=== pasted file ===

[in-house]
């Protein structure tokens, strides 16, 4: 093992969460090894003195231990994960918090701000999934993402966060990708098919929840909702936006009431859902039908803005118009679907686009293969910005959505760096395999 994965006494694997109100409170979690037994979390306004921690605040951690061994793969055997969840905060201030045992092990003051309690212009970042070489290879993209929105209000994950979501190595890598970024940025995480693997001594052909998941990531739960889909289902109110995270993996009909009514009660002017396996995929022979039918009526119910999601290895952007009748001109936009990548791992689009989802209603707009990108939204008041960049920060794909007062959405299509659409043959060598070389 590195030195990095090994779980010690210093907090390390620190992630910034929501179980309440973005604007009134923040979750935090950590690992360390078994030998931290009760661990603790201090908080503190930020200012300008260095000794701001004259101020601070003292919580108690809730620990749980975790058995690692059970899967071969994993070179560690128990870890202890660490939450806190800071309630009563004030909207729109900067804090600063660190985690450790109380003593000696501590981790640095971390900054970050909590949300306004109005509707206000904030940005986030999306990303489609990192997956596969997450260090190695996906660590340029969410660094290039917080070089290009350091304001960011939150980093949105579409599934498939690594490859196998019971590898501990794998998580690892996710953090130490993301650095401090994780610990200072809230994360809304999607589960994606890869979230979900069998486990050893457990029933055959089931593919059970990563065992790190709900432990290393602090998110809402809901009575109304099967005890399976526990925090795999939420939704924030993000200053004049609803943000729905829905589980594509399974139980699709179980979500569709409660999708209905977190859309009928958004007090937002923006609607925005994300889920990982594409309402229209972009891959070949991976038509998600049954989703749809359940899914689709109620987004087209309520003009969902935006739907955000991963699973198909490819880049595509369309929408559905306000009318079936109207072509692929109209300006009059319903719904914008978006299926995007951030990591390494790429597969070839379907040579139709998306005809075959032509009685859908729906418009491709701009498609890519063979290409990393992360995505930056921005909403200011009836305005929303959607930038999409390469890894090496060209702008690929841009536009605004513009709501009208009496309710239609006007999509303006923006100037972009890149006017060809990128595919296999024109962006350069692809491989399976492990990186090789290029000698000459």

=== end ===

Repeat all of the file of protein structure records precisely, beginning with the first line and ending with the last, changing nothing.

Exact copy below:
[in-house]
């Protein structure tokens, strides 16, 4: 093992969460090894003195231990994960918090701000999934993402966060990708098919929840909702936006009431859902039908803005118009679907686009293969910005959505760096395999 994965006494694997109100409170979690037994979390306004921690605040951690061994793969055997969840905060201030045992092990003051309690212009970042070489290879993209929105209000994950979501190595890598970024940025995480693997001594052909998941990531739960889909289902109110995270993996009909009514009660002017396996995929022979039918009526119910999601290895952007009748001109936009990548791992689009989802209603707009990108939204008041960049920060794909007062959405299509659409043959060598070389 590195030195990095090994779980010690210093907090390390620190992630910034929501179980309440973005604007009134923040979750935090950590690992360390078994030998931290009760661990603790201090908080503190930020200012300008260095000794701001004259101020601070003292919580108690809730620990749980975790058995690692059970899967071969994993070179560690128990870890202890660490939450806190800071309630009563004030909207729109900067804090600063660190985690450790109380003593000696501590981790640095971390900054970050909590949300306004109005509707206000904030940005986030999306990303489609990192997956596969997450260090190695996906660590340029969410660094290039917080070089290009350091304001960011939150980093949105579409599934498939690594490859196998019971590898501990794998998580690892996710953090130490993301650095401090994780610990200072809230994360809304999607589960994606890869979230979900069998486990050893457990029933055959089931593919059970990563065992790190709900432990290393602090998110809402809901009575109304099967005890399976526990925090795999939420939704924030993000200053004049609803943000729905829905589980594509399974139980699709179980979500569709409660999708209905977190859309009928958004007090937002923006609607925005994300889920990982594409309402229209972009891959070949991976038509998600049954989703749809359940899914689709109620987004087209309520003009969902935006739907955000991963699973198909490819880049595509369309929408559905306000009318079936109207072509692929109209300006009059319903719904914008978006299926995007951030990591390494790429597969070839379907040579139709998306005809075959032509009685859908729906418009491709701009498609890519063979290409990393992360995505930056921005909403200011009836305005929303959607930038999409390469890894090496060209702008690929841009536009605004513009709501009208009496309710239609006007999509303006923006100037972009890149006017060809990128595919296999024109962006350069692809491989399976492990990186090789290029000698000459």